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  1. #1
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    Restoring SSD Performance

    My home office PC and my gaming PC each have Windows 7 64-bit Home Premium installed on an SSD. One is a Kingston 96GB V+100 and the other is a Sandisk Extreme 240GB model. They've both been trouble-free since new (3 years and 2 years old). Recently, it seemed as though it was taking longer to save large files. A quick run-through of CrystalDiskMark showed slow Write speeds of both Sequential and Random data on both computers. TRIM is definitely working on both drives so no problem there, and the drives are around 50% full so, again, not a cause for major slowdowns. Unable to think of any other reason, I took drastic action. EaseUS ToDo made backup images. That was followed by running the Secure Erase command which takes all of 2 seconds on an SSD. Then i used the EaseUS bootable CD to restore the backup images. Afterwards, CrystalDiskMark showed my Write speeds had doubled and were back up where they should be. While waiting for the Restore process to finish i did a little research and came across an article by a guy who tests a lot of SSDs for his website. He suggested that over time Windows System Restore feature causes many brands of SSDs to have diminishing Write speeds. He suggests disabling System Restore in order to maintain the SSD's performance. Since i never use System Restore anyway it's now disabled. Has anyone else here on the forum experienced a similar problem? Attached are benchmarks for the Sandisk after Secure Erase and restoring Windows from a backup image. It's connected to a SATA III controller card which ever so slightly limits its maximum speed. It's interesting that the Write speed slowdown took around 2 years to become evident. Have you guys here experienced any similar slowdowns?

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  3. #2
    Bronze Lounger DrWho's Avatar
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    Unfortunately, or incidently, an SSD can be affected by many of the same things that cause slow-downs in mechanical hard drives.

    Just one thing that comes to mind is file fragmentation. It takes any drive longer to read a badly fragmented file than one that is contiguous.

    I would have done exactly what you did, to speed up file access...... backup, clear and then restore. I'm not sure that erasing the SSD is even required, before a restore, but I might do it anyway, just in case.....

    In the case of a normal SATA hard drive, like mine, just doing the Ghost-Restore re-writes the whole drive or partition and all fragmentation is eliminated.
    I do that about once a week on my own desktop system to keep performance at its peak.

    I use Ghost 11.5 (DOS Version) on my own PC's. It copies files to the backup one at a time, like they appear in the master directory. Then, when they restore, they are written back to the HD in perfect order, with no spaces between them, and of course, NO Fragmentation.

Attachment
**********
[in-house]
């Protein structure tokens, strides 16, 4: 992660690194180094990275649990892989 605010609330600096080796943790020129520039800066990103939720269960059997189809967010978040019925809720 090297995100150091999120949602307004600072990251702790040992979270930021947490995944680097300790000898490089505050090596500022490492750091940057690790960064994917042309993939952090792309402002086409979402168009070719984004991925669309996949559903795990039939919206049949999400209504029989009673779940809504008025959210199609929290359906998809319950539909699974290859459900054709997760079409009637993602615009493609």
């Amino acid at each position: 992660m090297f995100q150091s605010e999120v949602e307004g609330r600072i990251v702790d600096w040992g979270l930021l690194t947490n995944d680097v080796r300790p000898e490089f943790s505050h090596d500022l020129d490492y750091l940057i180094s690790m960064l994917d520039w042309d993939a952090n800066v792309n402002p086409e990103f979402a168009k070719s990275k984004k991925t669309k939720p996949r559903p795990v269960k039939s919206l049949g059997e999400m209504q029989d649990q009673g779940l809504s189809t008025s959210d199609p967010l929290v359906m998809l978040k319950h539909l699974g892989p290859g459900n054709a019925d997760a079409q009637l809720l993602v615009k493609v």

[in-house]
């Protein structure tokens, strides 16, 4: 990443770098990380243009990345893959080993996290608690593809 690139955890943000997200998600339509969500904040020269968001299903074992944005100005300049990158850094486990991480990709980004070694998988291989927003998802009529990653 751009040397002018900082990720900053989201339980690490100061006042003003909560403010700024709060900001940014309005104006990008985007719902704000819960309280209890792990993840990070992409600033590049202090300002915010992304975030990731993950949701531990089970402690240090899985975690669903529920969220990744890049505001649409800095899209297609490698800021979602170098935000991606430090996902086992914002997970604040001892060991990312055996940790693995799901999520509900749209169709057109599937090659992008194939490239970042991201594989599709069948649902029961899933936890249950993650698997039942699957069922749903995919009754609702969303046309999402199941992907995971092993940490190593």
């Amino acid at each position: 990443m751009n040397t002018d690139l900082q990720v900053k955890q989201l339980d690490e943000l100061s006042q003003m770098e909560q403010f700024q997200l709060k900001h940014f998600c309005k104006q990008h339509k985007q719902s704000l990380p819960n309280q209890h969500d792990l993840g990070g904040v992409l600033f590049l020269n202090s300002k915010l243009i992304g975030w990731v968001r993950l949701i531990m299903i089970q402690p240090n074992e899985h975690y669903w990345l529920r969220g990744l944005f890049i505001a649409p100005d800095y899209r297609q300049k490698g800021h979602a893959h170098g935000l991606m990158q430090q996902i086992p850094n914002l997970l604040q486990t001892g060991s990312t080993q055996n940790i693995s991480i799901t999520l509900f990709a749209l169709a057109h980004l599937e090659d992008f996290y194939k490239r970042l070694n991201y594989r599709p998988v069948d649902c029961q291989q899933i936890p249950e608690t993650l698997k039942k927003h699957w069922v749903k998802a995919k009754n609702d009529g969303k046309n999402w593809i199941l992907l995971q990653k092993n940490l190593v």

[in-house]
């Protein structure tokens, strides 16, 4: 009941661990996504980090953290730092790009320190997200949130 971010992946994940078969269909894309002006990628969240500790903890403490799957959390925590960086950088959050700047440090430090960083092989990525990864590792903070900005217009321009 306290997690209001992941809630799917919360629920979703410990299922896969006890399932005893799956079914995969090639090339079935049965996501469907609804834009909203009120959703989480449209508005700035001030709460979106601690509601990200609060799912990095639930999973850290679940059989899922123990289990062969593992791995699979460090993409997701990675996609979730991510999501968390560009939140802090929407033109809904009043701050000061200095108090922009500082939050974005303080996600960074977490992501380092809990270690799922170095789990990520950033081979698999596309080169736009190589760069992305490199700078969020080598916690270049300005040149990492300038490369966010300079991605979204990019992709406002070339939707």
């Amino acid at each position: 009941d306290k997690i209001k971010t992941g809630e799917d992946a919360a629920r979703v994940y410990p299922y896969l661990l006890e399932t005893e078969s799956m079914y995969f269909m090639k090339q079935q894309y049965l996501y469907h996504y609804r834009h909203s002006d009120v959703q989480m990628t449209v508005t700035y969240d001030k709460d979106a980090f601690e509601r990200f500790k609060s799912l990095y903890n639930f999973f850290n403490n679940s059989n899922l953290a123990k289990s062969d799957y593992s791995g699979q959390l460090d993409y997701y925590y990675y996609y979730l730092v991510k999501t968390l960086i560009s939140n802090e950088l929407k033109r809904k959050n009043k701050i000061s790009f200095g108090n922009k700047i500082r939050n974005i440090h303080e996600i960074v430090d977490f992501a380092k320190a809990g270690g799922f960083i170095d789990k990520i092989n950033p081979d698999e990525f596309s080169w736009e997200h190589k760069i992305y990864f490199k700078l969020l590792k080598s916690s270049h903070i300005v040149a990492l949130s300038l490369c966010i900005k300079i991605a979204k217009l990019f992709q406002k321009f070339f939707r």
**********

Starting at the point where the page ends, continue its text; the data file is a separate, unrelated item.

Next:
Unfortunately some Backup programs copy the drive, sector by sector, with spaces between files and of course, all the fragmentation.

    I've been royally flamed for saying that my Ghost Backup and Restore is the "Worlds best Defrag". But it is!

    Sounds like you're on the right track!

    Carry ON, Mate!

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    Last edited by DrWho; 2013-12-09 at 10:31.
    Experience is truly the best teacher.

    Backup! Backup! Backup! GHOST Rocks!

  4. #3
    Silver Lounger mrjimphelps's Avatar
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    Quote Originally Posted by DrWho View Post
    I use Ghost 11.5 (DOS Version) on my own PC's. It copies files to the backup one at a time, like they appear in the master directory. Then, when they restore, they are written back to the HD in perfect order, with no spaces between them, and of course, NO Fragmentation.

    Unfortunately some Backup programs copy the drive, sector by sector, with spaces between files and of course, all the fragmentation.

    I've been royally flamed for saying that my Ghost Backup and Restore is the "Worlds best Defrag". But it is!
    If, in fact, that's how Ghost Backup and Restore works, then we could call it "textbook" defragmentation -- it assembles the fragments into whole files on the first copy, then writes them to the original drive as whole files on the 2nd copy.

    In fact, it doesn't have to do it piecemeal like a normal defrag, because it has an external location where it can assemble all of the pieces.

  5. #4
    Super Moderator RetiredGeek's Avatar
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    Dr.
    In the case of a normal SATA hard drive, like mine, just doing the Ghost-Restore re-writes the whole drive or partition and all fragmentation is eliminated.
    I do that about once a week on my own desktop system to keep performance at its peak.
    You're a braver soul that I. With the limited write cycles on an SSD I'd be hard pressed to recommend this course of action. I'm just sayin'...
    May the Forces of good computing be with you!

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    SSDs will be affected by fragmentation, even if not as much as standard HDDs, performance wise. It seems the really write performance affecting factor, however, is available free space. It's a bit of an old post, but have a look here: http://www.mysqlperformanceblog.com/...e-performance/

    There aren't really many things that you can do, other than what you have done, already. Traditional defragmenters help very little, even when specifically optimizing a SSD: http://www.pcworld.com/article/20475...-your-ssd.html

    That said, I don't have mine long enough to have noticed a real performance degradation.
    Rui
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  7. #6
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    File fragmentation is much less of a problem with an SSD than it is with an HDD because all flash memory cells can be accessed / read nearly simultaneously. There's no mechanical swing-arm so latency / access time is around 0.2 milliseconds compared to 9ms - 14ms for an HDD. HOWEVER, as Dr. Who rightly points out, if a file is badly fragmented it will still take longer to read it than if the file is stored contiguously. In my case, a very large number of programs, games, utilities, etc. have been installed and uninstalled over the last couple of years, as well as photos, videos and music stored on the SSD then moved / offloaded to another drive. Defragmentation has never been run. Windows analyzed the SSD and reported it to be 46% fragmented !! I chose to defragment the SSD, then follow with a Secure Erase before Restoring. With SSDs the manufacturers have stated clearly that you can restore factory-fresh performance by using the Secure Erase command. I can confirm that it works. Ideally, a fresh install of Windows follows Secure Erase, but i have a number a programs and games i can't or don't want to reinstall.